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Showing posts from November, 2015

How to recognise yourself in the crowd - a guide to living with Asperger's

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As an artist colours are clearly important to Robyn Steward. Her paintings are filled with vivid, vibrant yellows, greens and blues of all shades. She also uses colour to to help her tell people apart, including herself. Her trademark blue hat and blue boots allows her to recognise her own image in photographs; without these her face would be indistinguishable amongst the crowd. Robyn has prosopagnosia, a condition that means she is unable to recognise familiar as well as unfamiliar faces.
“It’s common amongst people with autism,” she declared during her public talk in the ballroom of the Penventon Hotel in Cornwall. Living as a young woman with Asperger’s syndrome she is known for her straight talking, no nonsense approach and the audience, largely made up of parents with children on the autistic spectrum, were keen to find out how she manages her life and what tips she can pass on to help them manage theirs.
Robyn, who has cerebral palsy that affects one side of her body, says painti…

New Beginnings: Attracting Care Professionals

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Green Light's senior staff staged a workshop for the Redruth Jobcentre Plus team to help them attract more people into the care sector. Green Light is one of the first care companies to join the teams with the Department for Work & Pensions in Cornwall during its 'Campaign in a Box' – a monthly campaign which recently focused on the care profession.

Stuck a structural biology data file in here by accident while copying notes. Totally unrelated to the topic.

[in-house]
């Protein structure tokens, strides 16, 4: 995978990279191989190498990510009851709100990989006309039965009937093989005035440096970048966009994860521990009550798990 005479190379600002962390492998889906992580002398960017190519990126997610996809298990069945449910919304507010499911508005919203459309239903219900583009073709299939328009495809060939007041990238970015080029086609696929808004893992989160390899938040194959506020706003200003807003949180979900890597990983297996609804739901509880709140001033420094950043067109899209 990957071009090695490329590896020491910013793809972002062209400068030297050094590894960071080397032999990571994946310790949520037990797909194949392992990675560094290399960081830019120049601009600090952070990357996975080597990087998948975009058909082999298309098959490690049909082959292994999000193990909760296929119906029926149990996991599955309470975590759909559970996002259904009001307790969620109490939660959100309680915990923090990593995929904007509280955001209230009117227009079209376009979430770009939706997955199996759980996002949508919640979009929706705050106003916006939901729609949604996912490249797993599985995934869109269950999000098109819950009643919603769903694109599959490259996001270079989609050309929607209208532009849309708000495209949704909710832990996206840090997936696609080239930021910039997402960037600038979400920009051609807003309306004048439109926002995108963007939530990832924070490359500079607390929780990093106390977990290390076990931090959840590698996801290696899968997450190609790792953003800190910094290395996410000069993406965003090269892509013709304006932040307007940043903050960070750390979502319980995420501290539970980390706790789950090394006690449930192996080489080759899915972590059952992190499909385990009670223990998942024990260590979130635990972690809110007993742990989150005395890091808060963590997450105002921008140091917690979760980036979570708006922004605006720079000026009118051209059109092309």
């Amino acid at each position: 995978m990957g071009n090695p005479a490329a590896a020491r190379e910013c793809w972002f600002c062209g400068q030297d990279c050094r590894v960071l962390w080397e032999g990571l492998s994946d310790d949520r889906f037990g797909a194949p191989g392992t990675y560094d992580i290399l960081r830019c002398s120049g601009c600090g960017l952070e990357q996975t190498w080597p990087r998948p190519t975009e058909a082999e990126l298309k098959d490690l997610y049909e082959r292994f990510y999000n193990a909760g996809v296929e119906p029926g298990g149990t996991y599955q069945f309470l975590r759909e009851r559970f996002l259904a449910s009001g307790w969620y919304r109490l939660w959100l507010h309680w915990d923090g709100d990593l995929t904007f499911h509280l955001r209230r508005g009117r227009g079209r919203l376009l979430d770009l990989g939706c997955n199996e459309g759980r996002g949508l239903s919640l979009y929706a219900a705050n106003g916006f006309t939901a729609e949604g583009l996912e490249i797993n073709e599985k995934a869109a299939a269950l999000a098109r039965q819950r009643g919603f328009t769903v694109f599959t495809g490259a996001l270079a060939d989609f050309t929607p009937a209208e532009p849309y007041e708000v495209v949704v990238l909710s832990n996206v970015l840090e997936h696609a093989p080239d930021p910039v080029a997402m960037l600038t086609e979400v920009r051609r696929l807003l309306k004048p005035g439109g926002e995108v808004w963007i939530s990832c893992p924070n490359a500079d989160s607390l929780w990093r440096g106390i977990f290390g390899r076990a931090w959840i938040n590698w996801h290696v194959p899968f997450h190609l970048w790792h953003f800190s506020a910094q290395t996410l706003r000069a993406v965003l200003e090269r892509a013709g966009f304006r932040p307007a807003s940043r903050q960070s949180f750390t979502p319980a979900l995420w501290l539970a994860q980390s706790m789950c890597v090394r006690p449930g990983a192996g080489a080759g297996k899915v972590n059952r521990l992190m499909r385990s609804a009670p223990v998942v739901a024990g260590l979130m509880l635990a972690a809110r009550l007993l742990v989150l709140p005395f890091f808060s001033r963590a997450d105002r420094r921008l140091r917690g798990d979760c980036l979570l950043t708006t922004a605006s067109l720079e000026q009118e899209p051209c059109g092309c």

Green Light's Kerry Noonan and Debbie Smith took part in the DWP workshop where they explained the training, skills and experience necessary to become a support worker. Debbie, who has managed several Green Light homes, said it was a brilliant opportunity to dispel many myths around working within the industry, adding: “They were impressed with Green Light's proactive approach. We explained that all new team members undergo two weeks of paid training before they begin working in any Green Light home and that all DBS checks are paid for by the company. New staff are also given two weeks to shadowexisting staff within…

Staff Profile - Gavin - Waking Night Support Worker

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There are said to be around 3 million people working night shifts in Britain. For many working through the night gives them more time in the day to enjoy their favourite pastimes or to spend time with their loved ones. Gavin Mountjoy is a self-confessed family man who says working nights, as a support worker in Cornwall, gives him treasured weekends to see his family. His shift patterns, working several nights consecutively, means he can have up to one week off at a time: “I love being with my kids and having quality time with them is something that I really look forward to.”



As the waking night team member at The Pines, which is home to three young men with autism and other complex needs, Gavin has developed a routine that helps him get through the twilight hours: “I get great support from the rest of the team who have helped me settle in well. I am on hand if anyone needs reassurance during the night.  




"Bill may wake up and want to watch a film. He is an awesome guy and…